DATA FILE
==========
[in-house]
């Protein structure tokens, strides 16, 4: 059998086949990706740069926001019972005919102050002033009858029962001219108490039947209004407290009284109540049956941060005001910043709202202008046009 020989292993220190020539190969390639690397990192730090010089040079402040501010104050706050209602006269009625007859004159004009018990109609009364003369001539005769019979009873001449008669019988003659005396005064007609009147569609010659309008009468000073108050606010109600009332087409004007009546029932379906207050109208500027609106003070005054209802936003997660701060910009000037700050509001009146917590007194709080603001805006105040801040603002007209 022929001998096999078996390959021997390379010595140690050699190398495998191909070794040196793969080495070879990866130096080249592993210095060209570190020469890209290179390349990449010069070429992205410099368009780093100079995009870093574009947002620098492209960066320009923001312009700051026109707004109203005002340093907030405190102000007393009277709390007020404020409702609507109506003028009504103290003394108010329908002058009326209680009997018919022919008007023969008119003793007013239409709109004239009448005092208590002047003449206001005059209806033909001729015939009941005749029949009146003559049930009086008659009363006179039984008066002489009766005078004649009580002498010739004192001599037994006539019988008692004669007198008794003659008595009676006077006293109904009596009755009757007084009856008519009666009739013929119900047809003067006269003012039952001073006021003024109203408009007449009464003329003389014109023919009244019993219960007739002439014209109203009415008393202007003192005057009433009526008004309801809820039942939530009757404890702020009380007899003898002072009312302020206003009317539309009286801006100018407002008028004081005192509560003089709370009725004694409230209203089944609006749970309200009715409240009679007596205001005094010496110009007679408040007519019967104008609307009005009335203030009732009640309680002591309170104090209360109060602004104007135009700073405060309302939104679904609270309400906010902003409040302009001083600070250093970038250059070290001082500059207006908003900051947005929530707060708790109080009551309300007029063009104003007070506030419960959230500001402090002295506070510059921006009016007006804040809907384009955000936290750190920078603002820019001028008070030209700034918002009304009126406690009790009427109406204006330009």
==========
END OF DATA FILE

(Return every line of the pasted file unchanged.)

[in-house]
């Protein structure tokens, strides 16, 4: 059998086949990706740069926001019972005919102050002033009858029962001219108490039947209004407290009284109540049956941060005001910043709202202008046009 020989292993220190020539190969390639690397990192730090010089040079402040501010104050706050209602006269009625007859004159004009018990109609009364003369001539005769019979009873001449008669019988003659005396005064007609009147569609010659309008009468000073108050606010109600009332087409004007009546029932379906207050109208500027609106003070005054209802936003997660701060910009000037700050509001009146917590007194709080603001805006105040801040603002007209 022929001998096999078996390959021997390379010595140690050699190398495998191909070794040196793969080495070879990866130096080249592993210095060209570190020469890209290179390349990449010069070429992205410099368009780093100079995009870093574009947002620098492209960066320009923001312009700051026109707004109203005002340093907030405190102000007393009277709390007020404020409702609507109506003028009504103290003394108010329908002058009326209680009997018919022919008007023969008119003793007013239409709109004239009448005092208590002047003449206001005059209806033909001729015939009941005749029949009146003559049930009086008659009363006179039984008066002489009766005078004649009580002498010739004192001599037994006539019988008692004669007198008794003659008595009676006077006293109904009596009755009757007084009856008519009666009739013929119900047809003067006269003012039952001073006021003024109203408009007449009464003329003389014109023919009244019993219960007739002439014209109203009415008393202007003192005057009433009526008004309801809820039942939530009757404890702020009380007899003898002072009312302020206003009317539309009286801006100018407002008028004081005192509560003089709370009725004694409230209203089944609006749970309200009715409240009679007596205001005094010496110009007679408040007519019967104008609307009005009335203030009732009640309680002591309170104090209360109060602004104007135009700073405060309302939104679904609270309400906010902003409040302009001083600070250093970038250059070290001082500059207006908003900051947005929530707060708790109080009551309300007029063009104003007070506030419960959230500001402090002295506070510059921006009016007006804040809907384009955000936290750190920078603002820019001028008070030209700034918002009304009126406690009790009427109406204006330009």